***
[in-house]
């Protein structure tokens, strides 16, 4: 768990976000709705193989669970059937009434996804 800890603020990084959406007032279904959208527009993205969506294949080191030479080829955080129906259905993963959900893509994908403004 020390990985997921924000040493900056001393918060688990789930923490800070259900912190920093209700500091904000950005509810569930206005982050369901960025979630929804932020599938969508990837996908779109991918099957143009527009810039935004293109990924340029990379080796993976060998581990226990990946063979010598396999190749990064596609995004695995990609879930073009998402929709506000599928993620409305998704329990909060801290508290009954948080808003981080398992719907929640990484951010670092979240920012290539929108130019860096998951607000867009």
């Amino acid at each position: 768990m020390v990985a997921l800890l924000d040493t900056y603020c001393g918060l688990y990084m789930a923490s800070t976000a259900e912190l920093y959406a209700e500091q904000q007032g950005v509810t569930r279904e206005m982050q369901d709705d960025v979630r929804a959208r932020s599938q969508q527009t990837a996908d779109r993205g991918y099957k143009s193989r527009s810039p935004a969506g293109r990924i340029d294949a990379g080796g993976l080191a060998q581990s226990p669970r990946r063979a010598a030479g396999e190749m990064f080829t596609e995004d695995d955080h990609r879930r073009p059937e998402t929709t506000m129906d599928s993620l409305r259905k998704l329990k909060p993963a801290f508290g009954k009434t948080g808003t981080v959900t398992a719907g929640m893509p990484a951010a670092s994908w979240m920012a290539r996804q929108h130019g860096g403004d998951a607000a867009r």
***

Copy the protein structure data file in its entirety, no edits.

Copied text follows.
[in-house]
């Protein structure tokens, strides 16, 4: 768990976000709705193989669970059937009434996804 800890603020990084959406007032279904959208527009993205969506294949080191030479080829955080129906259905993963959900893509994908403004 020390990985997921924000040493900056001393918060688990789930923490800070259900912190920093209700500091904000950005509810569930206005982050369901960025979630929804932020599938969508990837996908779109991918099957143009527009810039935004293109990924340029990379080796993976060998581990226990990946063979010598396999190749990064596609995004695995990609879930073009998402929709506000599928993620409305998704329990909060801290508290009954948080808003981080398992719907929640990484951010670092979240920012290539929108130019860096998951607000867009």
């Amino acid at each position: 768990m020390v990985a997921l800890l924000d040493t900056y603020c001393g918060l688990y990084m789930a923490s800070t976000a259900e912190l920093y959406a209700e500091q904000q007032g950005v509810t569930r279904e206005m982050q369901d709705d960025v979630r929804a959208r932020s599938q969508q527009t990837a996908d779109r993205g991918y099957k143009s193989r527009s810039p935004a969506g293109r990924i340029d294949a990379g080796g993976l080191a060998q581990s226990p669970r990946r063979a010598a030479g396999e190749m990064f080829t596609e995004d695995d955080h990609r879930r073009p059937e998402t929709t506000m129906d599928s993620l409305r259905k998704l329990k909060p993963a801290f508290g009954k009434t948080g808003t981080v959900t398992a719907g929640m893509p990484a951010a670092s994908w979240m920012a290539r996804q929108h130019g860096g403004d998951a607000a867009r």